We are in uncharted territory. The situation is fluid and government advice is changing on a daily basis. We do not propose to reiterate the advice – needless to say you should be keeping abreast of all such advice. The government (including Public Health England) has produced a lot of guidance which can be viewed here: https://www.gov.uk/government/collections/coronavirus-covid-19-list-of-guidance#guidance-for-non-clinical-settings and, in particular, their Guidance for employers and businesses
The purpose of this article is just to flag some points:
- Review your disaster recovery plan – Plan
it, test it, communicate it. For example:
- If it refers to all employees working from home do they have the equipment to do so?
- Are appropriate security measures in place to allow for remote working?
- Will your IT system cope with all employees logging in from outside the office at the same time?
- Who are in the emergency team that will take responsibility for restoring the business operations (and which are the most critical functions they should prioritise)?
- Do you have up to date emergency contact lists – both for contacting staff and their next of kin?
- Do you have clear procedures?
- Have you backed-up key business records and data off-site?
- Do you have alternative servers, power sources and network capability for remote access?
- Check your contracts – What
happens if you cannot perform your obligations under a contract or if your
suppliers cannot perform theirs? Consider the terms of your contract to supply
customers and the terms of those who supply to you.
- What does the contract say about breaches of obligations and about termination?
- Do they include force majeure clauses and what are the details of such clauses? Do you understand them?
- What are the ongoing obligations after termination?
- Should you be speaking to your customers and suppliers now about problems you currently foresee? (There could be reputational risks and potential damage to long-term supply relationships with overseas buyers and suppliers if there is disruption. An early approach might encourage flexibility with affected parties.)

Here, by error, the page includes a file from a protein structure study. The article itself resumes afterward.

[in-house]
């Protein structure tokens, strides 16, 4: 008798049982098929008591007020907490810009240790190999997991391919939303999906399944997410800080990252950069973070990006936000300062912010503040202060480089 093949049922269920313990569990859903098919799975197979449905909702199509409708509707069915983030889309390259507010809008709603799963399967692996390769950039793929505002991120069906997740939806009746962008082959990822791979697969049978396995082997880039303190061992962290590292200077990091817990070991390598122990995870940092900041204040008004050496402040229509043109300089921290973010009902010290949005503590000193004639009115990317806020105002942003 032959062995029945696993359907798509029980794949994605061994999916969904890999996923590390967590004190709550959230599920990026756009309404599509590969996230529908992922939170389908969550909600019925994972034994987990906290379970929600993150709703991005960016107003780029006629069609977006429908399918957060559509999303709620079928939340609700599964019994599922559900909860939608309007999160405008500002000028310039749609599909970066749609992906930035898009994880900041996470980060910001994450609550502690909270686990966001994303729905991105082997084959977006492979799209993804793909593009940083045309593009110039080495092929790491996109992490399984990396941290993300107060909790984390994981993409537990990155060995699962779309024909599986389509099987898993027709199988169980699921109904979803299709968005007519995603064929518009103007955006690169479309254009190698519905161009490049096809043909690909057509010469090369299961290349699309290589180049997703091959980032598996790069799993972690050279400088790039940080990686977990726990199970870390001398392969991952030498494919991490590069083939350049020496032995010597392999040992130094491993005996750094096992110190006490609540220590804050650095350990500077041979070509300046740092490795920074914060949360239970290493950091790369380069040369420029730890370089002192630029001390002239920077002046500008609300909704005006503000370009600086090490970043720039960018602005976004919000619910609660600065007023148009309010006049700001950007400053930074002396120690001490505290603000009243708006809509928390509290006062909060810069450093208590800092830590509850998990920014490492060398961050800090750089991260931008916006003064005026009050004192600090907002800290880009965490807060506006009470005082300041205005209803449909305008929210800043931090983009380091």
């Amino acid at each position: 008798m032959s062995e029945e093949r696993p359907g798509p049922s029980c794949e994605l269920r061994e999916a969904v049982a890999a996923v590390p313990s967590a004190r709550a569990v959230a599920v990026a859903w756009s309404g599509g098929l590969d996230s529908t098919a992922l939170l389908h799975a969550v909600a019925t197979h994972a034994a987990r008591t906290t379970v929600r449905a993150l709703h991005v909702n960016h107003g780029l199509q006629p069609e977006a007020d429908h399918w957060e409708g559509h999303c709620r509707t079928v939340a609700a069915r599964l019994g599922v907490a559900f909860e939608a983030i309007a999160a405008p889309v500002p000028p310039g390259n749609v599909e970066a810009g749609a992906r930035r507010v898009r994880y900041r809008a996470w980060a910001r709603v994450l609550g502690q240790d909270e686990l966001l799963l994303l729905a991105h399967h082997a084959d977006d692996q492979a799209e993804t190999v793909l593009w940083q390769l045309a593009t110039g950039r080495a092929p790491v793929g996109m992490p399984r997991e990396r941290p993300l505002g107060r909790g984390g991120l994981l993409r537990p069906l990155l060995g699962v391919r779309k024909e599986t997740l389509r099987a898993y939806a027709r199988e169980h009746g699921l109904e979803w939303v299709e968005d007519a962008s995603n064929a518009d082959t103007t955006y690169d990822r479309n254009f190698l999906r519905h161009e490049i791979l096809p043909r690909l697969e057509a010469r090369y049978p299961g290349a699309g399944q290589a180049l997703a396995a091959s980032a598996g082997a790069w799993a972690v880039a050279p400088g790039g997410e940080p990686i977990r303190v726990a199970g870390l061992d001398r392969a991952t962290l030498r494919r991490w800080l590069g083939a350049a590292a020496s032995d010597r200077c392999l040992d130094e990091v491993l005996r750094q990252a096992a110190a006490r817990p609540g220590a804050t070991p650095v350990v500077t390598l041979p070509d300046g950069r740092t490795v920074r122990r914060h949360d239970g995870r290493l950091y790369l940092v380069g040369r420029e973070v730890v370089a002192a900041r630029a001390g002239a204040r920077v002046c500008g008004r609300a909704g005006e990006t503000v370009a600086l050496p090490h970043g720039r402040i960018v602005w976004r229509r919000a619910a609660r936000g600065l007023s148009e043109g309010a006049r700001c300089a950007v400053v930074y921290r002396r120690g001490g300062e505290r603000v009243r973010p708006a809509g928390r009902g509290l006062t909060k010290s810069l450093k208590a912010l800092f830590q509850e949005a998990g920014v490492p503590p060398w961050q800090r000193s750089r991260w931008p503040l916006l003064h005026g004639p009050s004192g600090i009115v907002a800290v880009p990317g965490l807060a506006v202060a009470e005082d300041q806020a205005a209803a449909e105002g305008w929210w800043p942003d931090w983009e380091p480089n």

- Check your insurance policies – Review and then speak with your insurance broker to see what areas of business disruption may be covered. Do they have any advice?
- Keep up to date with government advice.
- Check your sick pay policy and contractual sick pay provisions.
- Make sure your managers are consistent in their approach to payment of sick pay where any discretion is involved.
- Keep a record of communications made to staff and reasons for any decisions.
- Ensure staff are aware of Public Health England advice.
- Remind staff of your anti-harassment/discrimination policies if you have any concerns about workers who are from, or may look like they are from, primary infected regions.
- If you think you may need to consider a
re-structure start thinking about what your alternative options might be. They
may be obvious to some readers, but not all – think creatively:
- Suspending recruitment.
- Removing or reducing overtime.
- Non-renewal of contracts for contractors.
- Stopping use of agency workers.
- See if any staff are willing to take voluntary redundancy.
- Enforcing holiday leave.
- Seeking agreement for shorter working weeks.
- Seeking temporary lay-offs (staff are provided with no work, and therefore no pay, for a certain period, but stay employed).
- Keep up to date of your health and safety obligations.
- If you have a lease consider its terms regarding any obligations to comply with laws.
- Landlords of multi-tenanted buildings should consider their obligations regarding health and safety in the context of the common parts and their obligations to tenants.
Our specialist teams can help advise you on all aspects of the points listed above.
Let’s work on this challenge together.